Mystery Shopper Scams
Legitimate mystery shopping opportunities are out there, but so are plenty of scams. If an opportunity is on the up and up, you won't have to pay an application fee or deposit a check and wire money on to someone else.
Some retailers hire companies to evaluate the quality of service in their stores; they often use mystery shoppers to get the information. They instruct a mystery shopper to make a particular purchase in a store or restaurant, and then report on the experience. Typically, the shopper is reimbursed and can keep the product or service. Sometimes the shopper receives a small payment, as well.
Many professionals in the field consider mystery shopping a part-time activity, at best. And, they add, opportunities generally are posted online by marketing research or merchandising companies.
Dishonest promoters use newspaper ads and emails to create the impression that mystery shopping jobs are a gateway to a high-paying job with reputable companies. They often create websites where you can “register” to become a mystery shopper, but first you have to pay a fee — for information about a certification program, a directory of mystery shopping companies, or a guarantee of a mystery shopping job.
It's unnecessary to pay anyone to get into the mystery shopper business. The certification offered is almost always worthless. A list of companies that hire mystery shoppers is available for free, and legitimate mystery shopper jobs are listed on the internet for free. If you try to get a refund from the promoters, you will be out of luck. Either the business won’t return your phone calls, or if it does, it’s to try another pitch.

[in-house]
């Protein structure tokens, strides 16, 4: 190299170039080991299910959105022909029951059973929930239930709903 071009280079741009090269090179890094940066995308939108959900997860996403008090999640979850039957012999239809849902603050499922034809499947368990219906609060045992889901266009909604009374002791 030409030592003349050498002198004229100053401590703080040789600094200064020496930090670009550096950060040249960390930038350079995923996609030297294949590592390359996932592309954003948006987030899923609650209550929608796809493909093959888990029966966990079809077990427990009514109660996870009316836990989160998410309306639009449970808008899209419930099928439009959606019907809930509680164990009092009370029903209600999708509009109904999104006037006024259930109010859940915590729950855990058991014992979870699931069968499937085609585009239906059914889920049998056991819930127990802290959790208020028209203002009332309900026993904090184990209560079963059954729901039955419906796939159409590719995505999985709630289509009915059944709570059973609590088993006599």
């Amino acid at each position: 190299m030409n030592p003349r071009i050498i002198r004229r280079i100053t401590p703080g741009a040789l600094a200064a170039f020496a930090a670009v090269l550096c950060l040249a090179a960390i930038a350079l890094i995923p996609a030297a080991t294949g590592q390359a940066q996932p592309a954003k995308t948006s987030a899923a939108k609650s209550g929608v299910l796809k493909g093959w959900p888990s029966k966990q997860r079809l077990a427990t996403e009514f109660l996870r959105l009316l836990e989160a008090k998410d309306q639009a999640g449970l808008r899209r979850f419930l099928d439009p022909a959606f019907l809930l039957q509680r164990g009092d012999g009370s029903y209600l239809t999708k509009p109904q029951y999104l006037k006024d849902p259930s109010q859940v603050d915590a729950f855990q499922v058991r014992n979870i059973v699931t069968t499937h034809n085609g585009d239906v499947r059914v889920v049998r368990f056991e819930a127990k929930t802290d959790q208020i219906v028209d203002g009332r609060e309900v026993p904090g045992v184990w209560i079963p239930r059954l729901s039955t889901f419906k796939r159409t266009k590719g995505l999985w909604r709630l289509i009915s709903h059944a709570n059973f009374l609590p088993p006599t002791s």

You may have heard about people who are “hired” to be mystery shoppers, and told that their first assignment is to evaluate a money transfer service, like Western Union or MoneyGram. The shopper receives a check with instructions to deposit it in a personal bank account, withdraw the amount in cash, and wire it to a third party. The check is a fake.
By law, banks must make the funds from deposited checks available within days, but uncovering a fake check can take weeks. It may seem that the check has cleared and that the money has posted to the account, but when the check turns out to be a fake, the person who deposited the check and wired the money will be responsible for paying back the bank.
It’s never a good idea to deposit a check from someone you don’t know and then wire money back.
Becoming a mystery shopper for a legitimate company doesn’t cost anything. Here’s how you can do it:
- Research mystery shopping. Check libraries, bookstores, or online sites for tips on how to find legitimate companies hiring mystery shoppers, as well as how to do the job effectively.
- Search the internet for reviews and comments about mystery shopping companies that are accepting applications online. Dig deeper. Shills may be paid to post positive reviews.
- Remember that legitimate companies don’t charge people to work for them – they pay people to work for them.
- Never wire money as part of a mystery shopping assignment.
You can visit the Mystery Shopping Providers Association (MSPA) website at mysteryshop.org to search a database of mystery shopper assignments and learn how to apply for them. The MSPA offers certification programs for a fee, but you don't need "certification" to look – or apply – for assignments in its database.
In the meantime, don't do business with mystery shopping promoters who:
- Advertise for mystery shoppers in a newspaper’s ‘help wanted’ section or by email.
- Require that you pay for “certification.”
- Guarantee a job as a mystery shopper.
- Charge a fee for access to mystery shopping opportunities.
- Sell directories of companies that hire mystery shoppers.
- Ask you to deposit a check and wire some or all of the money to someone.
If you think you’ve seen a mystery shopping scam, file a complaint with: